Tuned In

The Office Watch: Razor Sharp

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Spoilers for last night’s The Office coming up:

So last night, my laptop seized up and died on me as I was watching, appropriately enough, the death-themed Community on DVR. (I am having the machine vaporized and sealed in a lava lamp.) It was a fairly strong episode—see especially the Abed subplot playing out entirely in the background, as well as a brief Alan Sepinwall walk-on—and 30 Rock was doing what it does best, which is to be a weekly satire of whatever’s presently going on at NBC.

But this morning I want to single out The Office, because “Andy’s Play” was the kind of strong, character-driven episode I’ve missed from this show—not just good-by-later-seasons-standards but an actual good Office episode, period, and the kind, frankly, I was worried the show could not pull off anymore.

Of course, my laptop took my notes with it to that great electronics-recycling station in the sky, so you’ll have to take my word as to why I thought so. Some of the strongest Office episodes in the past have come from taking the characters together outside the Dunder-Mifflin setting, and highlighting certain characters by allowing us to see their non-work passions. In Andy’s case, that passion is not only Erin but performance, which shows us his naive, labrador-like enthusiasm, and his tendency to express his love by trying too hard.

Sweeney Todd was a perfectly familiar-but-not-too choice as the subject of a community-theater performance, and the staging was handled very well. The sitcom thing to do would be to make the performance itself an inept, Waiting for Guffman farce, but instead we focused on how our characters reacted against the backdrop of the show, which was just a reasonably carried-off performance by some people who were reasonably the best actors in Scranton. (And darn good plumbers, too!) The hilarious exception was Andy’s flop-sweat attempt to improvise his way out of his cellphone’s going off while running up against the limits of what his character knows about Sweeney.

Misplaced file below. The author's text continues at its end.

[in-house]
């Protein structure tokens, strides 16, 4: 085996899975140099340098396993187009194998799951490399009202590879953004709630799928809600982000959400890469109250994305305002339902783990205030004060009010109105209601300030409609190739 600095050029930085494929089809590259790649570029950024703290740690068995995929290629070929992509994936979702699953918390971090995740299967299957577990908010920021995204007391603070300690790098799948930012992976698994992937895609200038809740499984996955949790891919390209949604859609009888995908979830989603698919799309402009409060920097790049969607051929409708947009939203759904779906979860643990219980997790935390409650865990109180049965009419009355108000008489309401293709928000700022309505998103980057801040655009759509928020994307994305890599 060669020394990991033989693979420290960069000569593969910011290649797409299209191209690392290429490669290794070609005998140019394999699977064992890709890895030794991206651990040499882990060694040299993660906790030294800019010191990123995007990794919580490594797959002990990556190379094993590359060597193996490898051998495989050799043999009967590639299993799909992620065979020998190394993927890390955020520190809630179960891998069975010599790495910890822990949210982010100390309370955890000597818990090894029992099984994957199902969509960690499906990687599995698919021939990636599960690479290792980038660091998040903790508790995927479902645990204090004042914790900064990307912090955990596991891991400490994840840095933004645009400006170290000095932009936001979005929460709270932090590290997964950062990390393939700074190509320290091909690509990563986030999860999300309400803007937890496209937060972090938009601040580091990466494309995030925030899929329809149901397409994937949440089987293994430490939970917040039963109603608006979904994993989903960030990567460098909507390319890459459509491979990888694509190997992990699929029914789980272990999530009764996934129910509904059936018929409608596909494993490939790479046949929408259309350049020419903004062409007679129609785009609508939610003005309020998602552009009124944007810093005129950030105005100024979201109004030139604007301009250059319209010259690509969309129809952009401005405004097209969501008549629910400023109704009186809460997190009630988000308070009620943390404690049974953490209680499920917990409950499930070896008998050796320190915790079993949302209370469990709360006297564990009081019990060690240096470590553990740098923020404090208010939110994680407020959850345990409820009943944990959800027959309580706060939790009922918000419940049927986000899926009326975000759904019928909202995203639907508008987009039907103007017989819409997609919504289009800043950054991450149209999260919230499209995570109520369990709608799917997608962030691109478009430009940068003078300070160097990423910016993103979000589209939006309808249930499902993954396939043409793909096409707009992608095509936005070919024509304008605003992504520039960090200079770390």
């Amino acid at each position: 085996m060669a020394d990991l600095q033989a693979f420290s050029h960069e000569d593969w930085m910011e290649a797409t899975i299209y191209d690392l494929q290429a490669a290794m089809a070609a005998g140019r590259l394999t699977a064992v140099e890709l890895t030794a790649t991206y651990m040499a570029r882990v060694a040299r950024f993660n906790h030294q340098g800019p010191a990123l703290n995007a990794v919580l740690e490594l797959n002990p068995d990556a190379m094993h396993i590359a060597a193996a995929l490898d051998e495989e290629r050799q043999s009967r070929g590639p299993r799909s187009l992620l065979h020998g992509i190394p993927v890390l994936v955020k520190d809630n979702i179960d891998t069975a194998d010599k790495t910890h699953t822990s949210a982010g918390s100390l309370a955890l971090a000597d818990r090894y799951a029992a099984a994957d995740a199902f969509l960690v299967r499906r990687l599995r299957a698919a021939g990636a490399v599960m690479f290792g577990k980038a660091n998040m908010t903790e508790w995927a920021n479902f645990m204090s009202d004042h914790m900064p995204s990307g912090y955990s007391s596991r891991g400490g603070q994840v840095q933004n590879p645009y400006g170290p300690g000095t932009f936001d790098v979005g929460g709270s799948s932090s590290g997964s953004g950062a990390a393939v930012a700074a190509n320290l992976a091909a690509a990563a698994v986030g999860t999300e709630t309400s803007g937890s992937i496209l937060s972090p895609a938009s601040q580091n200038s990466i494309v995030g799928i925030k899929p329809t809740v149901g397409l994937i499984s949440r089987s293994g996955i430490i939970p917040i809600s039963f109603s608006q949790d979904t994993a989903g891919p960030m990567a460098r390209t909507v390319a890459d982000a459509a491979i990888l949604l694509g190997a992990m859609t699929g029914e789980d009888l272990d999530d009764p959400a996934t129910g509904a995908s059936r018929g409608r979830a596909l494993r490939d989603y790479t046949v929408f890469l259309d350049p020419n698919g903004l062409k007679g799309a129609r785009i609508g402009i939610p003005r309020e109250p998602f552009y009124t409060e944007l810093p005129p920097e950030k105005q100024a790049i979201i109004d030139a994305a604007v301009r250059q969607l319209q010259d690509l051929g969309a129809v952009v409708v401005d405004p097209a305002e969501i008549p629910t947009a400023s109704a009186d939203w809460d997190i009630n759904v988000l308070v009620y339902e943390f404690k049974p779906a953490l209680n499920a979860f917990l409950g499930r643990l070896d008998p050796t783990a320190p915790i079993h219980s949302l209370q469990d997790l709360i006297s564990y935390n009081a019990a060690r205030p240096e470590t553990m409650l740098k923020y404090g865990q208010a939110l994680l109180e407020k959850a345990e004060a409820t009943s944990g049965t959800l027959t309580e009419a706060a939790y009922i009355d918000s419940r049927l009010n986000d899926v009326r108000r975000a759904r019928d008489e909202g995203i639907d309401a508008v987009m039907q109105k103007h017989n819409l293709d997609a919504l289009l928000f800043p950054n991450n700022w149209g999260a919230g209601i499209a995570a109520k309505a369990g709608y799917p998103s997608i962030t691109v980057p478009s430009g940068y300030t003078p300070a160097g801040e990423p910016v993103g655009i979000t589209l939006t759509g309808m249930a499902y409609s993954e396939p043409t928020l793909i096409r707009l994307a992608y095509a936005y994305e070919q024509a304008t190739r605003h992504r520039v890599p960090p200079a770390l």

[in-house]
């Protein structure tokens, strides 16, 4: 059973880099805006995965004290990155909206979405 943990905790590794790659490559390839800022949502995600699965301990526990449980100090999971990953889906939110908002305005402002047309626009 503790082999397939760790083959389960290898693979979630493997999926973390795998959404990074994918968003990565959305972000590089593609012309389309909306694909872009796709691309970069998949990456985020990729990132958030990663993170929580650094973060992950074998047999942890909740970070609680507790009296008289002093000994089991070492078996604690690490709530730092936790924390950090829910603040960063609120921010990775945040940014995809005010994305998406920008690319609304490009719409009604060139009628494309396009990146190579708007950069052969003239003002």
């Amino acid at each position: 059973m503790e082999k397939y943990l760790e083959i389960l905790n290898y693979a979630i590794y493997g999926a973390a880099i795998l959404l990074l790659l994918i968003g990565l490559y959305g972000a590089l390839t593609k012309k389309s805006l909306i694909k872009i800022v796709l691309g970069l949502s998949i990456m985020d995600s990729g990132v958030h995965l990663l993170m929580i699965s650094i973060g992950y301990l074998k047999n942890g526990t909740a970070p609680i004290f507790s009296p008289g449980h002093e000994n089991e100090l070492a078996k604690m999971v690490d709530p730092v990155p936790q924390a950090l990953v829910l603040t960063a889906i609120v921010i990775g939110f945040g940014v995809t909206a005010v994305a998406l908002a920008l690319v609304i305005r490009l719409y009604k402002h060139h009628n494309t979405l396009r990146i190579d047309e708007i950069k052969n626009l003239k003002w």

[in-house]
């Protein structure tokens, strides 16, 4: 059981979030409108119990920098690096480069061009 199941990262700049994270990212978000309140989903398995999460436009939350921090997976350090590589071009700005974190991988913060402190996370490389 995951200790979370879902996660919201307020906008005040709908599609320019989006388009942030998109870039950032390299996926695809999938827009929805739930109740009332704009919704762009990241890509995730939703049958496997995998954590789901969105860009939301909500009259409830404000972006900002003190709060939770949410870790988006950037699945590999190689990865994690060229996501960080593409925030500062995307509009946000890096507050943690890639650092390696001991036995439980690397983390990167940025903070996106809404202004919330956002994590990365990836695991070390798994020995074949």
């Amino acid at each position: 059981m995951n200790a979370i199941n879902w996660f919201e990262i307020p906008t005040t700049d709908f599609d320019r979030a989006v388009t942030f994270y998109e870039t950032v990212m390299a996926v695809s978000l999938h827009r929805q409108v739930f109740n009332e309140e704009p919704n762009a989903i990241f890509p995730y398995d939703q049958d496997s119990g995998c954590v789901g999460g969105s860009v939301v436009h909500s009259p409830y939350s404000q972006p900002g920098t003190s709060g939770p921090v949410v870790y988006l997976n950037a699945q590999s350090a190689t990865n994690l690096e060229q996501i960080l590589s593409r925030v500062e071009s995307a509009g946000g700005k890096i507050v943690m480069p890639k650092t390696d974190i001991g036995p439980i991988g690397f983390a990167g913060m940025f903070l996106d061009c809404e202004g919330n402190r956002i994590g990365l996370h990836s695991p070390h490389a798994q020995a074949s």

Meanwhile, almost as if the need to keep quiet in the theater restrained any character from going too over-the-top, we got a series of nice moments from the ensemble: Angela deciding to reel Dwight in by dressing like a seed-catalog model; Jim and Erin’s Pam’s silent new-parent discomfort with being out; Michael’s quiet, then less-quiet, stewing over his rejection from the cast; Ryan ostentatiously showing Kelly the time on his iPad; Creed’s phoning in the negative review to the local paper; and maybe the line of the night: “If we don’t listen to the overture, we won’t recognize the musical themes when they come up again later.”

All of which culminated in the gang’s unwittingly helping Andy briefly forget his broken heart by singing along to Macy Gray’s “I Try”—not a gut-busting moment but rather a scene that got back to The Office’s core: a story about people doing a job they don’t love, always with one eye on the things (and people) that they do love. (And then further culminated in the night’s second extended Law & Order joke, following 30 Rock’s, above.)

That was the plot of The Office last night, right? Not Outsourced? I’ll have to double-check my laptop when I get it back.